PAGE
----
Organize events such as Q&A sessions, holiday-centric features, user birthday perks, or anything similar that will spark interest and the user’s willingness to participate and submit more content. Make UGC websites more dynamic and exciting to use by incorporating unique and special features.
If applicable, make your website shoppable as well for your audience to remain there. Add a shopping tab in the navigation similar to the Facebook Marketplace or distribute a link to the shopping page via advertisements.
Whether you're making a user-generated content website or not, it’s always a good idea to update your website. Whether it’s to accommodate programming changes or to rearrange things, updating your website should most of all aim for better user accessibility and inclusivity.
Better accessibility and inclusivity means keeping in mind the many aspects of human diversity and accommodating people with disabilities (PWD). According to Applause, features for PWD do not just help engagement for that subset, but also your audience in general due to how easy it is to navigate and the choices it offers.
How to build a content website with an inclusive and accessible design? Display your UGC in a format that is comprehensible and easy on the eyes. Insert alternative texts to your visual media to help screen readers and just in case these files do not load. Users with mobility impairments and also users with busy hands would greatly benefit from voice command options.
Another thing to consider is making sure your website can accommodate the added content and can still maintain a fast page load time. One in four visitors is more likely to abandon a website that takes more than four seconds to load, and 46% of users don’t revisit websites with poor performance.
What’s in it for them? Why should they continue to create UGC?
While UGC in principle is freely done by users, it does not mean that businesses can influence its frequency. Here are a few surefire ways you can reward your followers and UGC creators:
This can either be discount vouchers for site products or access to premium features. It also has the added benefit of encouraging your audience to purchase and make use of the voucher, thus also benefiting your site.
ComScore, a renowned media measurement and analytics company, says that a combination of professional marketing content and UGC helps brand engagement rise by 28%. You can partner up with your site’s UGC creators for special projects and events, allowing mingling of followers and creating special collaborative content.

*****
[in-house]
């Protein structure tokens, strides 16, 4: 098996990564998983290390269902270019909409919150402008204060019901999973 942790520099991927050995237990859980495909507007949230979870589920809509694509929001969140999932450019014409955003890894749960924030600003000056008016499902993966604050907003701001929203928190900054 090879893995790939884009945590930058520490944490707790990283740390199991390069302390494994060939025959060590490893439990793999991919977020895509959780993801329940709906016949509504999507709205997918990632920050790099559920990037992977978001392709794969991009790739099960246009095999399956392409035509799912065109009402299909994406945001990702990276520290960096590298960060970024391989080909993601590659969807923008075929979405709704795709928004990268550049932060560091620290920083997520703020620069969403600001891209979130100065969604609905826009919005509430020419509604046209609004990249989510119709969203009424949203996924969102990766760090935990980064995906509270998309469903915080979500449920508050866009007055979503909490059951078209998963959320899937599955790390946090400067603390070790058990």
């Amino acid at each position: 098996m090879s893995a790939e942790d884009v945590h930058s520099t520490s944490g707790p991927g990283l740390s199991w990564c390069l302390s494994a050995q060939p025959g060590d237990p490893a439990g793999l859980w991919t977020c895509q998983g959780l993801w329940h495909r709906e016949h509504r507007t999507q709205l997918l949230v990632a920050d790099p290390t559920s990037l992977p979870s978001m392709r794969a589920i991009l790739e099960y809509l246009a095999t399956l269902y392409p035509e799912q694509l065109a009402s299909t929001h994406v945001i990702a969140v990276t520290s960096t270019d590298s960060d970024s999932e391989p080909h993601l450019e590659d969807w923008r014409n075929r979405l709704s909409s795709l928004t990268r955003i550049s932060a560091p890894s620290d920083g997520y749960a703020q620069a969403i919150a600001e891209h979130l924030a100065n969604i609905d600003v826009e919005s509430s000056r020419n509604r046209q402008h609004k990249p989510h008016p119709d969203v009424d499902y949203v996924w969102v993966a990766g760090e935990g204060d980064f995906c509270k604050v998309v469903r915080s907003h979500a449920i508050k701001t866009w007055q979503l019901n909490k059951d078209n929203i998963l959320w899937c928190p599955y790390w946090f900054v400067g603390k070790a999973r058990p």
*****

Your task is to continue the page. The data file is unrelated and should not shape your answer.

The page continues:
Sometimes, simple exposure is enough of a motivator. UGC displayed on something similar to a "featured page” makes the content creator feel like a part of the brand, and at the same time directs traffic to the content creator as well.
Work next on your site parameters—its rules and user limits. Think about how you would implement these rules and the consequences for the violators.
The more UGC submissions, the better, but this does not mean that you should accept every submitted or available piece of content. You have to watch out for things like misinformation, profanity, pornography, and any form of hate speech. Allowing floods of bad content and toxic UGC creators can have a substantial negative impact on your site’s credibility.
Add a block option to give your users options to avoid content that they don’t like. It can either be for a specific subset of content or another user. A reporting option can help you review and find content that might have escaped review or is against the rules.
There’s a lot that goes into building a user generated content website and making it engaging as well. Technical elements, logistics, legal aspects, and maintenance can take up a lot of time. Not to mention that an expert pool of manpower and a steady flow of budget is required to keep the operation smooth.
While adding moderation to those tasks puts additional strain on your resources, the ability to block, report, and delete unwanted, inappropriate, and downright illegal UGCs can significantly help your UGC website run without a hitch.
Thankfully, if you are opting to integrate content moderation into your UGC website, you can always resort to outsourcing to companies that offer user-generated content moderation services.
Take Chekkee, for example. Chekkee’s website moderation services use combined knowledge of humans and AI to help you detect scams and even something as small as obscenities. We provide 24/7 serviceability to prevent any efforts that negatively affect customer trust and satisfaction on your website.
Need a reliable content moderation partner? Contact us!